123 pyramid

In Pythagorean fashion, if we add up the resulting pyramid, we get 1 + 2 + 3 = 6, which alchemists know as the hexagram representing God as found in the Height and the Depth. Add the graces, and we get 2 + 3 = 5, the pentagram of humanity’s capacity to master Nature through self-knowledge. Of course, the points of the pentagram each refer to one of the elements, and we may see in each grace the metaphysical root of an element, though I will not say more on that here, as it makes a very valuable meditation.

The purpose of this rudimentary numerology is not the common naive attempt at a “proof”. In the Inner sciences, no such thing could be provided, nor would it be desirable to do so. All models are tools, not the goal itself. And that’s just how Saivas view both Advaita and Samkhya: the non-dual realization is a goal for which we cannot skip over the intervening territory, while Samkhya gives us much of the map of that territory. Siddhanta is the Yoga of these facets as a single gem. There is herein no denial either of the fundamental unity of all things, nor of the variety of manifestation. Drawing all things to One (to paraphrase from The Imitation of Christ) is not a denial of “all things” any more than the fact of “things” is a denial of One.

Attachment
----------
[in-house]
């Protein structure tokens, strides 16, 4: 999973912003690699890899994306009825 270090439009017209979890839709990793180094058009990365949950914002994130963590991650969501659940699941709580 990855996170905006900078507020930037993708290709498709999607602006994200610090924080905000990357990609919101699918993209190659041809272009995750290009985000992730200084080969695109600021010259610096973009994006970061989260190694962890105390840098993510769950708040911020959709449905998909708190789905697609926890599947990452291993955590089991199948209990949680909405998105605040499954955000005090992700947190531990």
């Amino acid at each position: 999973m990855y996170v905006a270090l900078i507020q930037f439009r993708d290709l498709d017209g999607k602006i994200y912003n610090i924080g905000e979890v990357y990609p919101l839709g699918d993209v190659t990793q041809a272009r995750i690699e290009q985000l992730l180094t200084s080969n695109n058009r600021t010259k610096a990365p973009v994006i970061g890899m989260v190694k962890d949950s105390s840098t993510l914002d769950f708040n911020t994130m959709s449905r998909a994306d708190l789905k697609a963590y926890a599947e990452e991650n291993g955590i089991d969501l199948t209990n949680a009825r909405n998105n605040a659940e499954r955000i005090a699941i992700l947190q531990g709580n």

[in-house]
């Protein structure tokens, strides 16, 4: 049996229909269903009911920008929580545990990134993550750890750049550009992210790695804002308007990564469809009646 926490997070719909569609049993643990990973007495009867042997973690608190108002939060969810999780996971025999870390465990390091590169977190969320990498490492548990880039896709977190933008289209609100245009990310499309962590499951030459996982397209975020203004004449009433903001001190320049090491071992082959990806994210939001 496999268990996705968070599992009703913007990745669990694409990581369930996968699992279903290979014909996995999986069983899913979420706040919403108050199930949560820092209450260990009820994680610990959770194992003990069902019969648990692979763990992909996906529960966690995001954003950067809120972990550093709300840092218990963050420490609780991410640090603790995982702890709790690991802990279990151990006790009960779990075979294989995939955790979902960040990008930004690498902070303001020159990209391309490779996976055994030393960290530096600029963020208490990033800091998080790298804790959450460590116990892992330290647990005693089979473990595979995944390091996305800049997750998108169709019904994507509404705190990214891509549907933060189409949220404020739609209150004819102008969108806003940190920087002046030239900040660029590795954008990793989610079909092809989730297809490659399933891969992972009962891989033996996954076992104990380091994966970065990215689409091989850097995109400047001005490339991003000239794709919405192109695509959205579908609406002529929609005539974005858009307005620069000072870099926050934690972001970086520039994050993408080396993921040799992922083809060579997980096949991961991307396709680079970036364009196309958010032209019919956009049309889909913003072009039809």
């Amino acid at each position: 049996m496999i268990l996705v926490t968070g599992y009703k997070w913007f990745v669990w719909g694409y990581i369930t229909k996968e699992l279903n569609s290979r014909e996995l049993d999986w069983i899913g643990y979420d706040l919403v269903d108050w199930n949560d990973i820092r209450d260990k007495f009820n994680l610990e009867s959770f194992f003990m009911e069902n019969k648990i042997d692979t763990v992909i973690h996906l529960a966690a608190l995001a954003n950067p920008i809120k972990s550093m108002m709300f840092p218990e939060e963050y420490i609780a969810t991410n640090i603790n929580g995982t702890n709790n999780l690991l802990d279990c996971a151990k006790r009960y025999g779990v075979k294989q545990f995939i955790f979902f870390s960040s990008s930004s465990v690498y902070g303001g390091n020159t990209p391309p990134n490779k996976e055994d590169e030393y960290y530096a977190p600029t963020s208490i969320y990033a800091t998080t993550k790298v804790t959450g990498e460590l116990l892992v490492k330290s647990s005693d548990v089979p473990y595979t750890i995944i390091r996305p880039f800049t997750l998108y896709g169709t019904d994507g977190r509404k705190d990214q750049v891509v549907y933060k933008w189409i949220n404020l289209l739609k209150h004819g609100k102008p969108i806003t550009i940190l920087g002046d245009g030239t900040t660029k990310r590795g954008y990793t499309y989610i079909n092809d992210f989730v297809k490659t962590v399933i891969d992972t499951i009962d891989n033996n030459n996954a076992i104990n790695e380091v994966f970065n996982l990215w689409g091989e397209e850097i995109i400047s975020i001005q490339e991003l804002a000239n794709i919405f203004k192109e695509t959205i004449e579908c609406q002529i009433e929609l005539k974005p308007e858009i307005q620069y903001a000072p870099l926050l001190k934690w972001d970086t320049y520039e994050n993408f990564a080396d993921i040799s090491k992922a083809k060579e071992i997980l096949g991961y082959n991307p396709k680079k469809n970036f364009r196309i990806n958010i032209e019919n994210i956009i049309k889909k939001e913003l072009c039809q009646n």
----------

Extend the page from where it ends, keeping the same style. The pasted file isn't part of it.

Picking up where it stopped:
The Magic Circle: Its Functions & Applications

There is no occult tool or esoteric symbol more ubiquitous and well-known than the magic circle. It is found everywhere from famous poetry to popular fiction, and is usually associated with the summoning of demons or the spirits of the dead for some nefarious purpose. This, of course, is due to the infinitely greater social and economic hunger for sensationalism than for reality, but it at least almost guarantees that just about everyone who has ever read a novel involving an evil wizard will at least have heard of the concept. Magicians of all stripes are quick to point out the importance of a proper magic circle in many types of magical practice, yet relatively little has been written about the precise purpose, make-up, and meaning of the circle. With this article, I seek to add my own contribution, however minor, to the available resources.